Sunday, February 11, 2018

Burg's Hobby Case, by Matthew Wilson

"Burg's Hobby Case," by Matthew Wilson, in Ellery Queen Mystery Magazine, January/ February 2018.

This is a first story?  Wow.  In  my experience first mystery stories tend to be short and rooted in the author's immediate experience (and nothing wrong with that).  This one is a novella, or pretty close to it, and set forty years ago in a foreign country.  Although, to be fair, Wilson spent six years in the city where it is set.

So, we are in Bad Kissingen, a German spa city near an American military base.  It is the late 1970s, and Hans Burg has just been assigned an important murder case, a young woman shot to death.  That's surprising because he is  a drinker and a screw-up.

More surprisingly, he seems to have no interest in solving this big opportunity.  Instead he is pursuing his "hobby case," a search for certain Nazi memorabilia, banned in West Germany.  Obviously Burg is up to something, but you will have to follow his steps to find out.  Along the way I learned about some nuggets of post-war history that were new to me.

A very satisfying and believable tale.  YOu can read the first few pages for free here.

Sunday, February 4, 2018

The Crucial Game, by Janice Law

"The Crucial Game," by Janice Law, in Alfred Hitchcock Mystery Magazine, January-February 2018.

In her fifth appearance at this blog, my friend and fellow SleuthSayer Janice Law has offered a story that is more fantasy than mystery.  But never fear, it does have a criminal, or, as Ellery Queen used to say, criminous, element.

Ever since he lost his wife, Frank had immersed himself in sports, especially in his all-time favorite, ice hockey.

So we begin.   One day lonely Frank, walking through Manhattan sees, among the vendors, a "little makeshift stand offering sports CDs and DVDS..."  The merchant is "thin, almost gaunt, and very dark so that his large eyes gleamed above the bold cheekbones and the wide, and to Frank's mind, somewhat predatory nose."  Sounds a bit spooky?  How about when he calls "I have what you need"?  A cautious man would run but Frank invests ten bucks in a DVD of the 1994 Rangers v. Devils match.  "Take you back where you want to go," the vendor promises.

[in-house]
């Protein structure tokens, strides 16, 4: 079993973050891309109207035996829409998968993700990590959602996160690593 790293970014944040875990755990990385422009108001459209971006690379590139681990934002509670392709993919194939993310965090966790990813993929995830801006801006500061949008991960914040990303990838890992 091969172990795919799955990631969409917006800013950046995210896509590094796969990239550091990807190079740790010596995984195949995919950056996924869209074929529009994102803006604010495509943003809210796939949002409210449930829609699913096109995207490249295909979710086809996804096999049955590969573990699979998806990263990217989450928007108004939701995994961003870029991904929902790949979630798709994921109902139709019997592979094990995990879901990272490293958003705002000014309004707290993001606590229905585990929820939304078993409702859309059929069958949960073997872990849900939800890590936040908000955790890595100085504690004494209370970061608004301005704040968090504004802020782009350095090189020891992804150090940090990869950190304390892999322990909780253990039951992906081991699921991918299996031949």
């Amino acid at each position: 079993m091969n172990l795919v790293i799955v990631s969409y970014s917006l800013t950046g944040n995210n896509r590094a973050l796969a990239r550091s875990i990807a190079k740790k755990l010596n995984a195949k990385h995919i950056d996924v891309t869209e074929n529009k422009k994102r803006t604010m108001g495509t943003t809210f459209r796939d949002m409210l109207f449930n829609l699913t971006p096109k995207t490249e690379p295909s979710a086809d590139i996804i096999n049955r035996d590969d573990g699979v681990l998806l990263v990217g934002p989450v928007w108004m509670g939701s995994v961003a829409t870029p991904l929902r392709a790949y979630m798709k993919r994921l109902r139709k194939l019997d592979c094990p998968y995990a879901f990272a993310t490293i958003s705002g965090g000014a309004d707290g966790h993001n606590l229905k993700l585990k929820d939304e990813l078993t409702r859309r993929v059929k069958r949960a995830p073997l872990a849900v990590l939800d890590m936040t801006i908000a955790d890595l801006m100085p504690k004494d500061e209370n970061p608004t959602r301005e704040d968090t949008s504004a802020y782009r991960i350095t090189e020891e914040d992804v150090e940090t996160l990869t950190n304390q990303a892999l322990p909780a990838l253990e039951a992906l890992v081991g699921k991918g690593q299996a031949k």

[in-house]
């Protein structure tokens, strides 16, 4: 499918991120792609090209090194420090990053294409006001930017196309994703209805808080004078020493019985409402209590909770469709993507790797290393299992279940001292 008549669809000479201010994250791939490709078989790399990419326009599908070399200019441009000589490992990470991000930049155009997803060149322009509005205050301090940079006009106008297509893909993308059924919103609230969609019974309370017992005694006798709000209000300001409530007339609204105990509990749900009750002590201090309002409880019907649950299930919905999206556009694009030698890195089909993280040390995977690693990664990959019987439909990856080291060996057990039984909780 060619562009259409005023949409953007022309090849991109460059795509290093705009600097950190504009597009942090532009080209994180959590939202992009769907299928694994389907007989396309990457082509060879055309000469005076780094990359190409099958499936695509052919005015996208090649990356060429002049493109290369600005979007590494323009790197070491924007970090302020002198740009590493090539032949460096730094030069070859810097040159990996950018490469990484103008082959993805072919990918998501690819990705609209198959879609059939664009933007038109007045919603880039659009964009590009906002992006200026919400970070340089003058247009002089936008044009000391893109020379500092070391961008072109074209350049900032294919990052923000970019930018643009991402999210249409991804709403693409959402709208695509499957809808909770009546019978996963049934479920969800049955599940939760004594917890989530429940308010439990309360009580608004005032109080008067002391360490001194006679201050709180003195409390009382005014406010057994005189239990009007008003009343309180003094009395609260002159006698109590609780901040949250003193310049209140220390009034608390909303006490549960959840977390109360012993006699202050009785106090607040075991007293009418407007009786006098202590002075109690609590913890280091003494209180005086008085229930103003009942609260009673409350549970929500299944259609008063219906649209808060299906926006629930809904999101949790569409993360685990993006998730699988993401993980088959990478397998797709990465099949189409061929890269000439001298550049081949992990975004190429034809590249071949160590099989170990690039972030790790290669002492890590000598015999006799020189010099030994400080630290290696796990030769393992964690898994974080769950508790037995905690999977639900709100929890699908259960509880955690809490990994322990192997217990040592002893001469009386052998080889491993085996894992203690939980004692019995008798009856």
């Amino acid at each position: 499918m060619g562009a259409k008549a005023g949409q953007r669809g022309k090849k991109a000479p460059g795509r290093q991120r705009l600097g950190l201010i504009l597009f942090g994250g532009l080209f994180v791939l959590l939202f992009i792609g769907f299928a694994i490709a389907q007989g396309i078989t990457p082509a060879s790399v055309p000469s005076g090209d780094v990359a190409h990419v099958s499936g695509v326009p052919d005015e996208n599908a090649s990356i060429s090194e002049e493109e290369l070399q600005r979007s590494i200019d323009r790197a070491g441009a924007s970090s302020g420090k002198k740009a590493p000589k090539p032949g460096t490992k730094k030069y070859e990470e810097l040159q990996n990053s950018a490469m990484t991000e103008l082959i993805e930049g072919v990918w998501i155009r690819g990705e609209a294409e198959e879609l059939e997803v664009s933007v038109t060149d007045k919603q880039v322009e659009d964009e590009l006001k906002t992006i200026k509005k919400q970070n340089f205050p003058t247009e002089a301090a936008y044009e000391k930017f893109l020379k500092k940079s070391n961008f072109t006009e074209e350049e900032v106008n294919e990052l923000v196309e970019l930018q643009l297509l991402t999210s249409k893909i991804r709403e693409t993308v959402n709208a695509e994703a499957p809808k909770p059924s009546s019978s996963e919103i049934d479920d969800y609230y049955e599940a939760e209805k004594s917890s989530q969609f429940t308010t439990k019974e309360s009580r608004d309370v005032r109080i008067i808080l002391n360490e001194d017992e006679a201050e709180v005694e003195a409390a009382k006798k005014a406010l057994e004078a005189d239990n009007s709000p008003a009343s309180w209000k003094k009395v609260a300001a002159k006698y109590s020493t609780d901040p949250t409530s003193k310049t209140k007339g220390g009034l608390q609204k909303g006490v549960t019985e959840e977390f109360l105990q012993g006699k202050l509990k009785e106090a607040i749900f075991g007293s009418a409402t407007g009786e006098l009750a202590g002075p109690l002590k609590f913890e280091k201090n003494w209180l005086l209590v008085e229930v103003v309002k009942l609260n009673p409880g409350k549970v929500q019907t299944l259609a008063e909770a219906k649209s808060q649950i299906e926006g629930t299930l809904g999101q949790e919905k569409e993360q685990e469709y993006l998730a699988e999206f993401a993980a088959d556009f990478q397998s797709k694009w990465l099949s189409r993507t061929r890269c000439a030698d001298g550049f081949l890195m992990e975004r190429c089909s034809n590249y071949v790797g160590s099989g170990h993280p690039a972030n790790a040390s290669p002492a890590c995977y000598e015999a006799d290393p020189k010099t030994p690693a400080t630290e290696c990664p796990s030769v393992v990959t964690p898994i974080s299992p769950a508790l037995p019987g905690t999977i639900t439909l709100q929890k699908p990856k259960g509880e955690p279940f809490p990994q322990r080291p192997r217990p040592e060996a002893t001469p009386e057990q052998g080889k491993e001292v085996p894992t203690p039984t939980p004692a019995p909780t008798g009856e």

And sure enough, when he pops it in the machine and starts it, his apartment is suddenly back in 1994, and he hears his wife cooking in the kitchen.  Astonishing.  But, well, what happens when the last game on the DVD ends?

This story grabbed me from beginning to end.

Wednesday, January 31, 2018

Little Big News: The Year's Best

At SleuthSayers today I list the best short mystery stories of the year.  This is my ninth annual list, and the longest ever.

Monday, January 29, 2018

Family Secrets, by Eric Beetner

"Family Secrets," by Eric Beetner, in Switchblade, #3, 2017.

Thuglit  is dead.  Long live Switchblade.  That was m first thought after reading the first few stories in this magazine.  As far as I know the publishing team of Switchblade has no connection to the late lamented Thuglit, but they share a noir sensibility much truer than the fancypants in the Akashic Press noir cities series.  (For the record,  I have been published by Akashic Press, but not by either of these two magazines.)  I wish Switchblade more success in the market than the old one had.

All right.  Here is how Mr. Beetner introduces his story.

"Daddy," I asked.  "Is that blood?"
Mom waved a hand at me, shooing me out of the bathroom as she pulled the door half closed.  I could still see Dad propping himself up on one hand while the rest of him sprawled out on the tile floor. His free hand stayed pressed hard into the deep red slain on his shirt, down near the hip.